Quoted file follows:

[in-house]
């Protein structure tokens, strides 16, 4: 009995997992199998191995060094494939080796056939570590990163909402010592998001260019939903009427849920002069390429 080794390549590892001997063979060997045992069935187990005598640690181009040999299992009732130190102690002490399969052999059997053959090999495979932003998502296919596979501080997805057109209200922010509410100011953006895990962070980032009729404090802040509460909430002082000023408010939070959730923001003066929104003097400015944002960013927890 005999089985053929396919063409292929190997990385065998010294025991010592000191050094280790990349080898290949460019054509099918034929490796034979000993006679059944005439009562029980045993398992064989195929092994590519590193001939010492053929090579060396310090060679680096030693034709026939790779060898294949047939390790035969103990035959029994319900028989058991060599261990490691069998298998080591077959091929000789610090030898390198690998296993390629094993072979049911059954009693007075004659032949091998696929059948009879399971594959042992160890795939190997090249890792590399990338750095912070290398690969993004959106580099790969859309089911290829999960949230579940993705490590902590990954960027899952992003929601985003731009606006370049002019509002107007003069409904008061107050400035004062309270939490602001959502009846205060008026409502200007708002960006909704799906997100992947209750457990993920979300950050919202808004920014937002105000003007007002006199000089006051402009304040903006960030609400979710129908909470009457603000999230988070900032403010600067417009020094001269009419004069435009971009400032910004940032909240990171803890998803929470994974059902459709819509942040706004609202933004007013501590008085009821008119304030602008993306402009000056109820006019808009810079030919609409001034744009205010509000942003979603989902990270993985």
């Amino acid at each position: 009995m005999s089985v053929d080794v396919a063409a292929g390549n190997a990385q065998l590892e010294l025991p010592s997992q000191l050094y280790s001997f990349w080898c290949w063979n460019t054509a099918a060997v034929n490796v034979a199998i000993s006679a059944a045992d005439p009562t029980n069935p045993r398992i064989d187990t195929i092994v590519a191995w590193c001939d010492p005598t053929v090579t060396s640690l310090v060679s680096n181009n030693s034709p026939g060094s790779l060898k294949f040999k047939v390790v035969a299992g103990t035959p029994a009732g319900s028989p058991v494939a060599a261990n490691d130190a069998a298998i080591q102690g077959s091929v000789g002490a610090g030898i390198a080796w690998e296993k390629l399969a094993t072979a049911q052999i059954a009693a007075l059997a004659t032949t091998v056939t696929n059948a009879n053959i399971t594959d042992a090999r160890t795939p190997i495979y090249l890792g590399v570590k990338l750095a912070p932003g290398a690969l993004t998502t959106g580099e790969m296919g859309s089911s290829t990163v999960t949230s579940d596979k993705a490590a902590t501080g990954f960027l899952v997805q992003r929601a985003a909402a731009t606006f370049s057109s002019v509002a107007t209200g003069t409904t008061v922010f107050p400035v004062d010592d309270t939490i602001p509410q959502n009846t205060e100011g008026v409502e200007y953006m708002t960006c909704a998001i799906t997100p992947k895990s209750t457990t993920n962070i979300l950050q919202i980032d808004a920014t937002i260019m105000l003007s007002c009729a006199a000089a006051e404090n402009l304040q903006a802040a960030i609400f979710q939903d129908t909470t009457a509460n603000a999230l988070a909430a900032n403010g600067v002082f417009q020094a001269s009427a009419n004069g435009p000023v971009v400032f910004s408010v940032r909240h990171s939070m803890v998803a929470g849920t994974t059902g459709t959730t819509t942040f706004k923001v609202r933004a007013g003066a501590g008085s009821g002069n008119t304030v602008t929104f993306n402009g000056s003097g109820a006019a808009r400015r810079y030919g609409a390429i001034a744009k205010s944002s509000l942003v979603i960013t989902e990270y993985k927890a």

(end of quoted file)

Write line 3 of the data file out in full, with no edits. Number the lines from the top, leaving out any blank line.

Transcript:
């Amino acid at each position: 009995m005999s089985v053929d080794v396919a063409a292929g390549n190997a990385q065998l590892e010294l025991p010592s997992q000191l050094y280790s001997f990349w080898c290949w063979n460019t054509a099918a060997v034929n490796v034979a199998i000993s006679a059944a045992d005439p009562t029980n069935p045993r398992i064989d187990t195929i092994v590519a191995w590193c001939d010492p005598t053929v090579t060396s640690l310090v060679s680096n181009n030693s034709p026939g060094s790779l060898k294949f040999k047939v390790v035969a299992g103990t035959p029994a009732g319900s028989p058991v494939a060599a261990n490691d130190a069998a298998i080591q102690g077959s091929v000789g002490a610090g030898i390198a080796w690998e296993k390629l399969a094993t072979a049911q052999i059954a009693a007075l059997a004659t032949t091998v056939t696929n059948a009879n053959i399971t594959d042992a090999r160890t795939p190997i495979y090249l890792g590399v570590k990338l750095a912070p932003g290398a690969l993004t998502t959106g580099e790969m296919g859309s089911s290829t990163v999960t949230s579940d596979k993705a490590a902590t501080g990954f960027l899952v997805q992003r929601a985003a909402a731009t606006f370049s057109s002019v509002a107007t209200g003069t409904t008061v922010f107050p400035v004062d010592d309270t939490i602001p509410q959502n009846t205060e100011g008026v409502e200007y953006m708002t960006c909704a998001i799906t997100p992947k895990s209750t457990t993920n962070i979300l950050q919202i980032d808004a920014t937002i260019m105000l003007s007002c009729a006199a000089a006051e404090n402009l304040q903006a802040a960030i609400f979710q939903d129908t909470t009457a509460n603000a999230l988070a909430a900032n403010g600067v002082f417009q020094a001269s009427a009419n004069g435009p000023v971009v400032f910004s408010v940032r909240h990171s939070m803890v998803a929470g849920t994974t059902g459709t959730t819509t942040f706004k923001v609202r933004a007013g003066a501590g008085s009821g002069n008119t304030v602008t929104f993306n402009g000056s003097g109820a006019a808009r400015r810079y030919g609409a390429i001034a744009k205010s944002s509000l942003v979603i960013t989902e990270y993985k927890a």